The following update is based on our ongoing discussions with borrowers and industry peers, but we are ultimately taking direction from the government, financial regulators, and our stakeholders. Our observations continue to evolve, and we are focused on opportunities in every asset class as follows:
Last week, National Bank of Canada forecast a 14% decline in residential home prices as a result of widespread unemployment and a marked drop in immigration. Since February, average home prices in the GTA have indeed dropped nearly $90,000, but the conclusions National Bank has drawn are both preliminary and based on data that may not show the whole picture. New listings have been down 60% during the same reporting period, and the listings that did result in sales are likely homes in the lower price range, so conclusions have to-date been based on a sample that does not show a complete composition of the housing market.
While there has been a softening in prices as economic pressures prevent families from buying homes and new immigration remains on hold, the forecasted declines still need more time to be proven out as balance continues to prevail in the residential market.
Condo prices in the GTA were up 1.8 per cent in the first two weeks of May, compared to the same period in 2019, and detached houses were up 2.6 per cent, though only 198 properties in that category were sold. As we reported last month, the market remains relatively balanced, as both supply and demand are historically low, and when both sides decide to return to the table pricing may not be as depressed as these forecasts predict.
The multi-family sector has continued to show tremendous resilience. Landlords have been reporting that GTA rents have softened slightly since the beginning of the COVID-19 pandemic, but after a period of dramatic rent increases before the pandemic, the latest reported rents are in line with market expectations. On a related note, it will be interesting to see how the rental market responds to a recent spike in available units, with owners who rented out furnished units on a short-term (Airbnb basis) are now turning to long-term rentals for their furnished units. Tenants continue to pay their monthly rents at better than expected rates, despite the disproportionate effect of unemployment on lower-wage workers who are generally renters. The longer-term viability of rent collection is still uncertain as government relief programs taper off after the summer, but tenants are still motivated to maintain their rents over other discretionary purchases, so we think the values of these assets will remain intact.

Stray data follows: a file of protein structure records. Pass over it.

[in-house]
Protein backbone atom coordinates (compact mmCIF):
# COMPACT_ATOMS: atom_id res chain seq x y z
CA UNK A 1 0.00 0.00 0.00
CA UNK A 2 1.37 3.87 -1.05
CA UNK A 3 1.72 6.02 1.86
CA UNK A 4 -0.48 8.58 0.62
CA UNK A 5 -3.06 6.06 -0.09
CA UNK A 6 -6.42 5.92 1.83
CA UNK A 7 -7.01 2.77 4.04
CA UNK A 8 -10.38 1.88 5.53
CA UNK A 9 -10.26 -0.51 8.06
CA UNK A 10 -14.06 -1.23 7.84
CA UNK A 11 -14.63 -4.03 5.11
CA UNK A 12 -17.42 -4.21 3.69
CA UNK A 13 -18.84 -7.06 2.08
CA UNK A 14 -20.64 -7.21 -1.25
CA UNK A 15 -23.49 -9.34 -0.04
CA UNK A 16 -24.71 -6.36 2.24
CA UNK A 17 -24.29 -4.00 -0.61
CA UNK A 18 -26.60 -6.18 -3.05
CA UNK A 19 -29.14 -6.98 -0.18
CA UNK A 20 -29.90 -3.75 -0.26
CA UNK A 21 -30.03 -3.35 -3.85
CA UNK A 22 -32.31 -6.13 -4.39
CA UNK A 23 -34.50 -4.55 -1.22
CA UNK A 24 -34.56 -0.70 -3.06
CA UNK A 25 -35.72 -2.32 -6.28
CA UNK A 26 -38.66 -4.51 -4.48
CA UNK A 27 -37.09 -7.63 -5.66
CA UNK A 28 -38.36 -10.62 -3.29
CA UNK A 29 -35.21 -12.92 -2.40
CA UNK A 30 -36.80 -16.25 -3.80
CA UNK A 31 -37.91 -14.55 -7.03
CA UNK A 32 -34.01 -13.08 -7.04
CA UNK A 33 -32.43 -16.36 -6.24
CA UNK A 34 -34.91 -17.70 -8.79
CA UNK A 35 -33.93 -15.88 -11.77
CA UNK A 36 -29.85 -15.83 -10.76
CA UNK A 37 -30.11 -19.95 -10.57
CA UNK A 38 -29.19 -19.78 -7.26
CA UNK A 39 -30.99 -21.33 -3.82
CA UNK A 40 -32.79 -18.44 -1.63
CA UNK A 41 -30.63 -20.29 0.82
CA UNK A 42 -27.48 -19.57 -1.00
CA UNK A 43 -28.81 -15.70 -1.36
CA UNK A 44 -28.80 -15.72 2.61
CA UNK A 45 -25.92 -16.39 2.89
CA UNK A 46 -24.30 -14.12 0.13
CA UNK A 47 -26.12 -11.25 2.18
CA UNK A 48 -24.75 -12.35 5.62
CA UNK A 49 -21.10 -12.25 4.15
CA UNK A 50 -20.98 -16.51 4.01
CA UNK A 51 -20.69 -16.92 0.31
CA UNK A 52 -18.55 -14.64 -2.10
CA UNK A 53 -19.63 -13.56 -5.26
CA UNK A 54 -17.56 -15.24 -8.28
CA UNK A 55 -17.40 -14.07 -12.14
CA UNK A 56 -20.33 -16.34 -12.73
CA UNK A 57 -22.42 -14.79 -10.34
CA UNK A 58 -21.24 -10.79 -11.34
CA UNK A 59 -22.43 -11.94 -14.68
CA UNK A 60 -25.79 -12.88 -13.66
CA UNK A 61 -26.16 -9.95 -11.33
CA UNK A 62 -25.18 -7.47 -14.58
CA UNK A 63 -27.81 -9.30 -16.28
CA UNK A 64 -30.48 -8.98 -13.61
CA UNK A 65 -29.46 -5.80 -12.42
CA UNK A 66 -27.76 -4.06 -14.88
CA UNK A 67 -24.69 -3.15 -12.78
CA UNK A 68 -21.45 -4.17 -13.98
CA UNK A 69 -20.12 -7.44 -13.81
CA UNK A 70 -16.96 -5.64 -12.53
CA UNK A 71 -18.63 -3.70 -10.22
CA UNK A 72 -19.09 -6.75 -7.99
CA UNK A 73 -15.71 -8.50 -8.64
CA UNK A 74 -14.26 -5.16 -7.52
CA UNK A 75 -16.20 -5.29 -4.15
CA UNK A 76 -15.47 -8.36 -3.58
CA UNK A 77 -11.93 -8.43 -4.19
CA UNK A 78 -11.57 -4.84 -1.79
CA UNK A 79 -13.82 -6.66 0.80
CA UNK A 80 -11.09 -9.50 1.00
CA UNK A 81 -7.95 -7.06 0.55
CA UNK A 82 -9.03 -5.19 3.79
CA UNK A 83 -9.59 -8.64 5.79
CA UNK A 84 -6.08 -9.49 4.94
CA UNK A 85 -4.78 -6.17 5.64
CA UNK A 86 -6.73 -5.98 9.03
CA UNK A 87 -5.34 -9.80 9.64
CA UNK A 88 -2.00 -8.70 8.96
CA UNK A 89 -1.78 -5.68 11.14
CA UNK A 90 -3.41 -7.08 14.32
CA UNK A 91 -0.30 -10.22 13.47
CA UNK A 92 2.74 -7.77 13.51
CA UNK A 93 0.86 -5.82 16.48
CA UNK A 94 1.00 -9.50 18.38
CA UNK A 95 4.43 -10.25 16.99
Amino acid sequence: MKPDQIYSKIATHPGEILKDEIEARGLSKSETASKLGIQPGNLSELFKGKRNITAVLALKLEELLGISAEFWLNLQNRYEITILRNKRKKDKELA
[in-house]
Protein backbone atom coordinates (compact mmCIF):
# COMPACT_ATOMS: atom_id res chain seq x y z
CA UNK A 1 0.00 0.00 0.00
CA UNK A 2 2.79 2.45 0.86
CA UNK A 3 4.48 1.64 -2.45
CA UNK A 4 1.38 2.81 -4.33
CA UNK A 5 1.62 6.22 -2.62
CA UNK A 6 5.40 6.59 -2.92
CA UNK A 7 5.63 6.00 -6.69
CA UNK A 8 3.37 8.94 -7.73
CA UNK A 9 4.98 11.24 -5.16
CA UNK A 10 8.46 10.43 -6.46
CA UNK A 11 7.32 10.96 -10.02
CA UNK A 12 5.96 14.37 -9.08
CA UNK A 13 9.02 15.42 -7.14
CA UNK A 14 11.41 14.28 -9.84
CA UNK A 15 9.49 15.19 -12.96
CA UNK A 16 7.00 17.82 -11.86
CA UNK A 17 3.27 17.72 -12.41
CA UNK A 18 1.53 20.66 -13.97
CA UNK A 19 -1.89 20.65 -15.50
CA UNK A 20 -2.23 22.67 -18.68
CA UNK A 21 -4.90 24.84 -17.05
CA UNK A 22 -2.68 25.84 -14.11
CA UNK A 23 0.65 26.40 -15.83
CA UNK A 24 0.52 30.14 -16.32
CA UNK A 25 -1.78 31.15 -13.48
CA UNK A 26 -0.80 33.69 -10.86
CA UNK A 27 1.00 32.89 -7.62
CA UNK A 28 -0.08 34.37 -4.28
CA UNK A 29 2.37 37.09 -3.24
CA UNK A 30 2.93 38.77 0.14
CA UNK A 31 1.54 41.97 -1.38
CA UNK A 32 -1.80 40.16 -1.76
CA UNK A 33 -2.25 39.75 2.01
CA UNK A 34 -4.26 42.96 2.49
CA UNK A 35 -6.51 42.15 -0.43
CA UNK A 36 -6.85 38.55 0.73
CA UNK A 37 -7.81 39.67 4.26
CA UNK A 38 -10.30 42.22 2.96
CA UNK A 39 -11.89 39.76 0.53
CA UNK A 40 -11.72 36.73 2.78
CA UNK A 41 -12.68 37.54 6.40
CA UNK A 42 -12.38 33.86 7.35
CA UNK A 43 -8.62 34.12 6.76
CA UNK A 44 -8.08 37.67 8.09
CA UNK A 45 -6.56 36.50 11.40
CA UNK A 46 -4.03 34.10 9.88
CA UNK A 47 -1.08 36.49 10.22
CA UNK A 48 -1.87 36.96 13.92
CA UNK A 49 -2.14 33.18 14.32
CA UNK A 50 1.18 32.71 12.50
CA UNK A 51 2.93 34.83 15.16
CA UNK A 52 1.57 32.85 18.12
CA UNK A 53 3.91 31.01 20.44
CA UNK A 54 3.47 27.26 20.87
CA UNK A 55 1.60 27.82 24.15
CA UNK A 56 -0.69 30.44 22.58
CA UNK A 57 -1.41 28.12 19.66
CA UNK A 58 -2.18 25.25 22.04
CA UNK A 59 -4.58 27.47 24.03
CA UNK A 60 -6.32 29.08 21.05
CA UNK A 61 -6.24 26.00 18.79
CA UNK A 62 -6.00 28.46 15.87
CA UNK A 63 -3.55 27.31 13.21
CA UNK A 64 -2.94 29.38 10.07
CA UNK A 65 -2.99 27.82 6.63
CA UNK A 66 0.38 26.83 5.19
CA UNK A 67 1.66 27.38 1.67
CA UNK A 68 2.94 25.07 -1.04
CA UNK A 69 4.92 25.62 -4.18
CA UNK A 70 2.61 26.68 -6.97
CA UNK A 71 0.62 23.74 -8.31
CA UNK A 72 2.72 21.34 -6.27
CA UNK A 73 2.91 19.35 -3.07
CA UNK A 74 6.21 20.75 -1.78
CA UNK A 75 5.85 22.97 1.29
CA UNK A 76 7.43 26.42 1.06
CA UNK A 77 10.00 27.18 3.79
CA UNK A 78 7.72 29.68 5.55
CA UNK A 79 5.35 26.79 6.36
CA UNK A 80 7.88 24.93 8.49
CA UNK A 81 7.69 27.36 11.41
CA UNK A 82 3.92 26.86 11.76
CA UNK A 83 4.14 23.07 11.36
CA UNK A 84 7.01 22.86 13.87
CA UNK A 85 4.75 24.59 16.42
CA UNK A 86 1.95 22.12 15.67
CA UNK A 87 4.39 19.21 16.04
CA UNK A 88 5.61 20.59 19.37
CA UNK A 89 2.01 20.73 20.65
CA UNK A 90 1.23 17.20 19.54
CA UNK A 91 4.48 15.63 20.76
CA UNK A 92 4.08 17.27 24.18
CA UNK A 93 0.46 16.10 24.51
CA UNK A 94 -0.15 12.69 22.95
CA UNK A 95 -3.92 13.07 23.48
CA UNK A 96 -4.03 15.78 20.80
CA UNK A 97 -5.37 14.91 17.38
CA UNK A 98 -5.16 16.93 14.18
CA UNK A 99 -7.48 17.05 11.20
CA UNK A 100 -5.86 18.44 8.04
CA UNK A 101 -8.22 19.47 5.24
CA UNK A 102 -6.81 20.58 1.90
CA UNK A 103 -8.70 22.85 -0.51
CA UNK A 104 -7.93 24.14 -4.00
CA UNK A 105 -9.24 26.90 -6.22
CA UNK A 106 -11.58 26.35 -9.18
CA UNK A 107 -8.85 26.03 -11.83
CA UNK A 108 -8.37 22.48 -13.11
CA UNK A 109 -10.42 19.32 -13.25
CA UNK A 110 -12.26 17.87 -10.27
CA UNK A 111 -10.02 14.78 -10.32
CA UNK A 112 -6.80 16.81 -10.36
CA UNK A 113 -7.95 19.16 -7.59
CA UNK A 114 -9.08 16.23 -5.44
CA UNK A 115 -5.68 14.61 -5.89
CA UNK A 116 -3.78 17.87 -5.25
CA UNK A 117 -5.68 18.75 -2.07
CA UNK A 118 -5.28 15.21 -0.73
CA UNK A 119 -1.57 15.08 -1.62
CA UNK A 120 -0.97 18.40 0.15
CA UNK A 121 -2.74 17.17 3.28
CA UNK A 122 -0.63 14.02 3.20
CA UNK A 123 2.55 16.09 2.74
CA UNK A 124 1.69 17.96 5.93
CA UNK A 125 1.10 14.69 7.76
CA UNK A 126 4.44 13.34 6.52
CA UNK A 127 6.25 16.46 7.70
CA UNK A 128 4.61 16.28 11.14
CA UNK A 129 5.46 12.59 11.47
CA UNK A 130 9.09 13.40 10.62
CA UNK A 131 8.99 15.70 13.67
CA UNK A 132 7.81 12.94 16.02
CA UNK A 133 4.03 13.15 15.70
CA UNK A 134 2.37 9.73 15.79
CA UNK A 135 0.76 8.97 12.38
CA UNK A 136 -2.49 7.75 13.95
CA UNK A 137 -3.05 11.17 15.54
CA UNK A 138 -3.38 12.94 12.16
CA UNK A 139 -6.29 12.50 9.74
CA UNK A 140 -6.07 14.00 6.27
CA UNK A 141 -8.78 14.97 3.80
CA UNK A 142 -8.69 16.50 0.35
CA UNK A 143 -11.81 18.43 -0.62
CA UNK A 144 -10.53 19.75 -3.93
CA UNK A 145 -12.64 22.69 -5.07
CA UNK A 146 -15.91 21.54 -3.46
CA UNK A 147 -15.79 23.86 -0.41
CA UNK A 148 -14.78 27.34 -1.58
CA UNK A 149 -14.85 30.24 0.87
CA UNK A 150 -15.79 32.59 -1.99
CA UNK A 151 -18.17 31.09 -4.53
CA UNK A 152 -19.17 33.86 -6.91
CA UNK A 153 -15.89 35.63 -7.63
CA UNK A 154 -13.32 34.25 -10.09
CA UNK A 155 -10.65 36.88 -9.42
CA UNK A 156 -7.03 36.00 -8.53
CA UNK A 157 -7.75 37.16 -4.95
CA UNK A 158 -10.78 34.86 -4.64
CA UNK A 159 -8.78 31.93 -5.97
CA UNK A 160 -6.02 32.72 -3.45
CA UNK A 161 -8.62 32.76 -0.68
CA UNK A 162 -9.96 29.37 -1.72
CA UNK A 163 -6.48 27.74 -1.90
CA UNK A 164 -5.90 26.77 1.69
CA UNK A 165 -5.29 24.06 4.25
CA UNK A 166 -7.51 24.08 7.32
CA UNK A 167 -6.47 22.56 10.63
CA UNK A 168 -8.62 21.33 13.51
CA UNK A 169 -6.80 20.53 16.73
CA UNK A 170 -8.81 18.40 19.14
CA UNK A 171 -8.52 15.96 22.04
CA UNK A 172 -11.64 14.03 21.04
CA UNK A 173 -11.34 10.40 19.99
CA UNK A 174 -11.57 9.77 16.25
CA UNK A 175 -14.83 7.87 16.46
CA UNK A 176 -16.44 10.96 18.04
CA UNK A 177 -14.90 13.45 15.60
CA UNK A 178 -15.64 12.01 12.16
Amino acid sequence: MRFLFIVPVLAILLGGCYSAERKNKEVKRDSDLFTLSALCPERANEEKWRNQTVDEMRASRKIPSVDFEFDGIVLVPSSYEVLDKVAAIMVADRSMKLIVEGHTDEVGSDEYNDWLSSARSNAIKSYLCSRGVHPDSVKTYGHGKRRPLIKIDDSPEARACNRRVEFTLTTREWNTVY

Office – The COVID-19 pandemic has already introduced a rethinking of office space usage. On May 29, Toronto Mayor John Tory announced that two dozen major employers had agreed to keep most of their downtown staff at home at least until September. Others have made well-publicized announcements that remote working will continue indefinitely.
Meanwhile, 8.7 million square feet of new downtown office space is currently pre-leased in new developments, of which 3.2 million square feet will be to tenants either expanding their footprints or relocating from suburban or midtown markets. With all of this new supply coming onto the market, the downtown office vacancy rate had been forecast to exceed 8% by the second half of 2023. COVID-19 has exacerbated the issue, and vacancy could climb to 12% or higher.
It is still impossible to say how drastically absorption will be affected and how much of a drop the office market can expect to see in rental rates.
Retail – The retail market continues to be severely challenged as a result of closures and a precipitous drop in discretionary spending. The sector has unprecedented levels of unemployment in most retail, food service, and hospitality services. According to a recent survey of hundreds of commercial tenants by a Toronto Business Improvement Association, nearly three-quarters of small businesses weren’t able to pay their full rent in June and an even greater proportion say that they won’t be able to come up with enough money to make July’s rent.
The bottom line is a correction seems likely when valuing properties that depend on retail tenancies.
Industrial – We continue to see stability in industrial assets, as warehousing and logistics benefit from the increasing move to ecommerce from traditional retail. Rental rates for tenanted industrial buildings have inched upward, and transactions for industrial properties are proceeding. As supply chains become more local, there could be additional demand for large bay industrial space. Industrial properties had increased dramatically in value before this downturn, but whether there is normalization of values to 2018 levels or a demand-driven push to keep values high, the asset values remain strong.
The effects of this economic downturn and eventual recovery on the real estate market are causing lenders to take a very measured approach to any new business. These circumstances are directing loan opportunities to Hillmount Capital, where traditional bank financing is proving unsuccessful.